Favorite Writing Spot: Opening Bell Coffee Shop
Favorite Coffee Shop: Opening Bell Coffee Shop! (I love this place, obviously)
Favorite Music to Write to: Rage Against the Machine
AHD: Your new book “Empathy for the Devil” will be coming out on November 7. Can you tell us a bit about this project? What inspired you to write this piece?
JR: Empathy for the Devil is an experiment in empathy. We seem to be losing the ability to understand people with whom we disagree. I decided to take seven of the worst villains in the Bible and try to put myself (and the reader) in their sandals, so to speak. To do that, I wrote a fictional recounting of the villains’ big moments where they’re the protagonist of the story (so each story becomes a tragedy). The story is then followed by a non-fiction chapter exploring the biblical context and building a bridge to practical application.
AHD: What do you hope readers will take with them after reading your latest book?
JR: If we can understand them, their motivations, their actions, then two things happen: first, we may be able to see ourselves in the villains. We can turn from their path before we walk as far as they did. Secondly, I hope practicing empathy on the likes of Cain, Jezebel and Judas will invite us to pause the next time we are angry at someone who sees the world differently from us. Maybe we can work a little harder to understand them before we rush to disagreement and judgment.
AHD: When and how did you develop a passion for writing? How has that passion evolved over the years?
JR: I started blogging in college (Xanga!) as an outlet for my random thoughts. It certainly helped me to develop my voice. Now I enjoy framing my thoughts in words, building bridges between seemingly unconnected things. For me that’s mostly meant pop culture and Jesus. I love finding a new perspective on an old idea or the hidden gems of insight in a book, TV show or film. Pop culture is popular because it’s speaking to very human conditions. These are the same experiences, beliefs, and perspectives Scripture addresses, and finding those cross-cultural bridges is tremendous fun.
AHD: You are also a pastor at Catalyst church. How has pastoral care informed your work as a writer?
JR: Pastoring keeps me grounded. I am an academic at heart, and my tendency, left unchecked, is to climb the ivory tower and live there. In pastoring, I remember constantly that my art should make a real difference in the world. I never want my writing to be interesting simply for its own sake. I want to contribute to the common good (which is a big reason I love Art House so much).
AHD: How important is community to your writing process?
JR: I’m a collaborator at heart. For me, community provides both accountability and critique, which I need to thrive as an artist. I am constantly striving to improve, and reading articles and books on craft only take me so far. I need to share my work with others, to discuss with them how it’s working and when it’s not. And the old adage is true – you learn best when you teach. The opportunity to workshop with and mentor other writers is invaluable to me in my own writing process.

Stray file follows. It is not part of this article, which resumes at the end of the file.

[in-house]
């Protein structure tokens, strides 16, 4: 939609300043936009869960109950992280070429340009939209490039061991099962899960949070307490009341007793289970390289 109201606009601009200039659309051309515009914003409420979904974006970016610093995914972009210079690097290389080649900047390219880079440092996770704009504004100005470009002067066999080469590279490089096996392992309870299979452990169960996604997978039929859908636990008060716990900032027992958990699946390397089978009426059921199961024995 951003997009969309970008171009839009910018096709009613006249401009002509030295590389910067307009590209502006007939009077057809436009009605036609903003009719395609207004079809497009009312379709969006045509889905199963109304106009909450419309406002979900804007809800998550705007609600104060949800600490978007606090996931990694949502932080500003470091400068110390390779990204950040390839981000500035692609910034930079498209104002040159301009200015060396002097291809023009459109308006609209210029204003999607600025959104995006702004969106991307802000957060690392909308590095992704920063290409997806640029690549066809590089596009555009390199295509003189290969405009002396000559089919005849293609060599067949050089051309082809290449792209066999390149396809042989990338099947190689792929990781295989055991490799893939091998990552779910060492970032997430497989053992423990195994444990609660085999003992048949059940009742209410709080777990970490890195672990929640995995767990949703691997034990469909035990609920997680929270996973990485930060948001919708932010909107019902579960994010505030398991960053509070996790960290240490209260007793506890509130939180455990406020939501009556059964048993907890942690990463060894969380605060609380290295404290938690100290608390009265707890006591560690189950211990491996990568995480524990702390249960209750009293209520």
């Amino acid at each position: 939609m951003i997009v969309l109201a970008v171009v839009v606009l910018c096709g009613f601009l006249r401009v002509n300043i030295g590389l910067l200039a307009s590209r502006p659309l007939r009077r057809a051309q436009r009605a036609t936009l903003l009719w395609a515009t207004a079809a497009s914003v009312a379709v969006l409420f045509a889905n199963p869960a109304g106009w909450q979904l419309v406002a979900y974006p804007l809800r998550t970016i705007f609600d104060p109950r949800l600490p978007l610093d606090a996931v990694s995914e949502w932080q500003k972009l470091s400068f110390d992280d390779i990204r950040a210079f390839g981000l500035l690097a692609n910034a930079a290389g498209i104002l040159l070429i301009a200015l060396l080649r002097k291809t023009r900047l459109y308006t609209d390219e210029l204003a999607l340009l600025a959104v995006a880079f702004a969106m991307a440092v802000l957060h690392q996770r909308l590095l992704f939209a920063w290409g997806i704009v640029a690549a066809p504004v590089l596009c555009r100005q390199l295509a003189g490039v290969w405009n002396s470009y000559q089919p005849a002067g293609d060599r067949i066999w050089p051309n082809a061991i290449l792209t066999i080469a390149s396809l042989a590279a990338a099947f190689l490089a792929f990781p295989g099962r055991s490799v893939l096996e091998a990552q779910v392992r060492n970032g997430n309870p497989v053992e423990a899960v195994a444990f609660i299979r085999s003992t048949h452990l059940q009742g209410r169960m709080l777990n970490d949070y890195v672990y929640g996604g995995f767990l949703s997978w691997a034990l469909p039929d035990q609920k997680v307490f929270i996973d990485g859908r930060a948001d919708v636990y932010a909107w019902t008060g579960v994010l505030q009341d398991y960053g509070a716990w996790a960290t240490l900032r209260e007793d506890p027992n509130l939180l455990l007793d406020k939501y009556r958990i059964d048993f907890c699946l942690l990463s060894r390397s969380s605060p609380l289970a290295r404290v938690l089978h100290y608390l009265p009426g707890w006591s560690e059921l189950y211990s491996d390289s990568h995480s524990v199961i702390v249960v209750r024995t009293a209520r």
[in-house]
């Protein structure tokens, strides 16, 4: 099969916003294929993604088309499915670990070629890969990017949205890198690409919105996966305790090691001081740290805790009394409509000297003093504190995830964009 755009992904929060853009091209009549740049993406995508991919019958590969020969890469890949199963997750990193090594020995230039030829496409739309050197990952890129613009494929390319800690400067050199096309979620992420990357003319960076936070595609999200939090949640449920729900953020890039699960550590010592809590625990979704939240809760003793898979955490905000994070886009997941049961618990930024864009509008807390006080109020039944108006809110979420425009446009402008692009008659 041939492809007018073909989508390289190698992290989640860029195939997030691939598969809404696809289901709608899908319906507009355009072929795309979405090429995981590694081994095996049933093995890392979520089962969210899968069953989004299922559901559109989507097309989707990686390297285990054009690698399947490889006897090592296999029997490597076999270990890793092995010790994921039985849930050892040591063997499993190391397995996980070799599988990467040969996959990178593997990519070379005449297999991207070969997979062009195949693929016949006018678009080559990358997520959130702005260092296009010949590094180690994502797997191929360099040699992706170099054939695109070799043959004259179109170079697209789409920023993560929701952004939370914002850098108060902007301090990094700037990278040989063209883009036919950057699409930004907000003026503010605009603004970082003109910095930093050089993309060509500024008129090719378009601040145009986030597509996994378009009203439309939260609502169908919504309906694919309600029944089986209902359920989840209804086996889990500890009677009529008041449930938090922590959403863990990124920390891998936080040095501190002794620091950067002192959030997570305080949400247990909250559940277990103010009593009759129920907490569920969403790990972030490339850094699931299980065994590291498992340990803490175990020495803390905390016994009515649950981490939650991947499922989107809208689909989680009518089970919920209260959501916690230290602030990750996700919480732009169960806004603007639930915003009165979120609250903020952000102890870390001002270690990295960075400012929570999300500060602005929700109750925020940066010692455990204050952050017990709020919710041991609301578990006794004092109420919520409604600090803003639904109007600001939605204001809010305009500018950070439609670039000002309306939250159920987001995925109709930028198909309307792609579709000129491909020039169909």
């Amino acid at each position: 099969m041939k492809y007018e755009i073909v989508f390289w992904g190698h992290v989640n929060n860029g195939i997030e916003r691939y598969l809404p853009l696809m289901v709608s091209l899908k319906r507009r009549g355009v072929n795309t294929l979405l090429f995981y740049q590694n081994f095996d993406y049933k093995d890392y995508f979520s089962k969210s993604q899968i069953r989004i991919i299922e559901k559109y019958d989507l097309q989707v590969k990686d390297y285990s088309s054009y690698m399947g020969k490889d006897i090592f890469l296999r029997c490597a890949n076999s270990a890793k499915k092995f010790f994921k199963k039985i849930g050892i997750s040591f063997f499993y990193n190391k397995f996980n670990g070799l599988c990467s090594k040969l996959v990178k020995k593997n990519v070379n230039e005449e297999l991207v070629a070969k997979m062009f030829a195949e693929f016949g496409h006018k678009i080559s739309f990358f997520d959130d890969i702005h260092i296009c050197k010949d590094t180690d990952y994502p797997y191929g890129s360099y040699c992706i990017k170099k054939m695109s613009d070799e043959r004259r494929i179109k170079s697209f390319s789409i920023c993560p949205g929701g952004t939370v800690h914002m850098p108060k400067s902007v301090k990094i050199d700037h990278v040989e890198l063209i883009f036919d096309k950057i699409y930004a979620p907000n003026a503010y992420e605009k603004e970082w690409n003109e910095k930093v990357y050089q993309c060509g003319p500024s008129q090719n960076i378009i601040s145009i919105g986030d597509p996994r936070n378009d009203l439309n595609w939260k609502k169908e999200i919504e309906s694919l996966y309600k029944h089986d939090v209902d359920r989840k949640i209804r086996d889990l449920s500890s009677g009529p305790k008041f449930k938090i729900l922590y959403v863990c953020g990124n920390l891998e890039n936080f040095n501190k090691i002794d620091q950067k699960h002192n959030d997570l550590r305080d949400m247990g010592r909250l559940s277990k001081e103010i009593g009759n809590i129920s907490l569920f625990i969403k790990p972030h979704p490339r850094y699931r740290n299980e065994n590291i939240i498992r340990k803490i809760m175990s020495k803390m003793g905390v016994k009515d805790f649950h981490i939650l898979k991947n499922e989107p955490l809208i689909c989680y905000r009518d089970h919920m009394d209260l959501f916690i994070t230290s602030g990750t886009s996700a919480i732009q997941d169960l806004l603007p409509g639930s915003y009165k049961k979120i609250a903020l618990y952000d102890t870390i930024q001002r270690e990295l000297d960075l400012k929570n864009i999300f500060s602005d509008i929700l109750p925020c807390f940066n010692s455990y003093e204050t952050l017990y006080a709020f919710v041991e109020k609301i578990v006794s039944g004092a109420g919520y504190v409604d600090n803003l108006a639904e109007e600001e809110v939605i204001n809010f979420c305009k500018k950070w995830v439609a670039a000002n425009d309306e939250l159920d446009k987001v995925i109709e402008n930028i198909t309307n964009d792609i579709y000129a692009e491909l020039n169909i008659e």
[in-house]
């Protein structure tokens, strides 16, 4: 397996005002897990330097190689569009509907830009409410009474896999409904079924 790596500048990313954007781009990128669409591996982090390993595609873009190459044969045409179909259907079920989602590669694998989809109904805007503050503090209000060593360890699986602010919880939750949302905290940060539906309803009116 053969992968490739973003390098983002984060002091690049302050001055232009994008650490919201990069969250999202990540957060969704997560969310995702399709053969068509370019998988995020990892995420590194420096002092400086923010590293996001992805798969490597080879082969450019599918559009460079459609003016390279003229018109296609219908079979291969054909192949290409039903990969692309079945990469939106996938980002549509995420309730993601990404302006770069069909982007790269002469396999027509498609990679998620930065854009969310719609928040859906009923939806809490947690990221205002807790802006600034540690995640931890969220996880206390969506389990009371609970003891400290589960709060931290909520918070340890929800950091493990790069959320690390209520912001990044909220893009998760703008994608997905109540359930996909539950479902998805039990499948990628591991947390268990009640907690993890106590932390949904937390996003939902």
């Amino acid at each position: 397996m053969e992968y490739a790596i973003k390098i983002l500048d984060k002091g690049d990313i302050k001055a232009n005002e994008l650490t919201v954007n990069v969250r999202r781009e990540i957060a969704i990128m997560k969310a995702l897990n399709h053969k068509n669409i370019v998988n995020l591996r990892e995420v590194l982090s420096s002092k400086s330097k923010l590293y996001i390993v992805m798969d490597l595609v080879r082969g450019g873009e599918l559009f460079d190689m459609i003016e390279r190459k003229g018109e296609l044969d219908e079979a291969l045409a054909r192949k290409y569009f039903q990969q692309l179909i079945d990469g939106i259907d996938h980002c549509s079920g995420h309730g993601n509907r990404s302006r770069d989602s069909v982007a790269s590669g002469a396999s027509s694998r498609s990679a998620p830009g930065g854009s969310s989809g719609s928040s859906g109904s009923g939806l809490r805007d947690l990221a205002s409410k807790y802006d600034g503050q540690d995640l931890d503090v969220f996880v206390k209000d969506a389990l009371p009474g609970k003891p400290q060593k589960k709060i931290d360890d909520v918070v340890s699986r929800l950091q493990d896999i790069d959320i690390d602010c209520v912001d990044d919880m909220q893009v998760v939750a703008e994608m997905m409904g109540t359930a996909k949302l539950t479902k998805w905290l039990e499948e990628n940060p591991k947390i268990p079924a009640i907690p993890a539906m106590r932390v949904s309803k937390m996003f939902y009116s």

AHD: You’ve mentioned that you relied on the guidance of writers who went before you as you tried to navigate the writing world. What is one piece of advice you’d give to an aspiring writer?
JR: Write. Write every day. Don’t make excuses. The only way you get better at writing is to write, write, write. Ignore all the excuses from those voices in your head, put your butt in a chair, and write those words.
AHD: Often people are eager to support the arts, but artists and creatives as individuals often get overlooked. Why do you think it is important to support the artist?
JR: Creative work is a draining experience – we put so much thought, emotion and spiritual energy into creating something to give to the world. Very few artists have the constitution to create in a vacuum. By supporting artists, we contribute to their flourishing, and thereby play a part in sharing their good with the world.
AHD: What can we expect to see from you in the future and how can we read your book?
JR: I’m already hard at work on another book about the monsters the Church creates. I also do a weekly e-newsletter where I give pop culture picks, a devotional and a collection of all the podcast episodes, posts, and articles I wrote that week. It’s some of my favorite writing I do each week. You can subscribe at stuffyoullprobablylike.com. As for Empathy for the Devil, it’s available for pre-order at Amazon or InterVarsity Press’ website. And you can come to the book launch (sponsored by Art House Dallas) on October 28 (at Opening Bell Coffee, duh!). That’s the first place you can actually get your hands on it.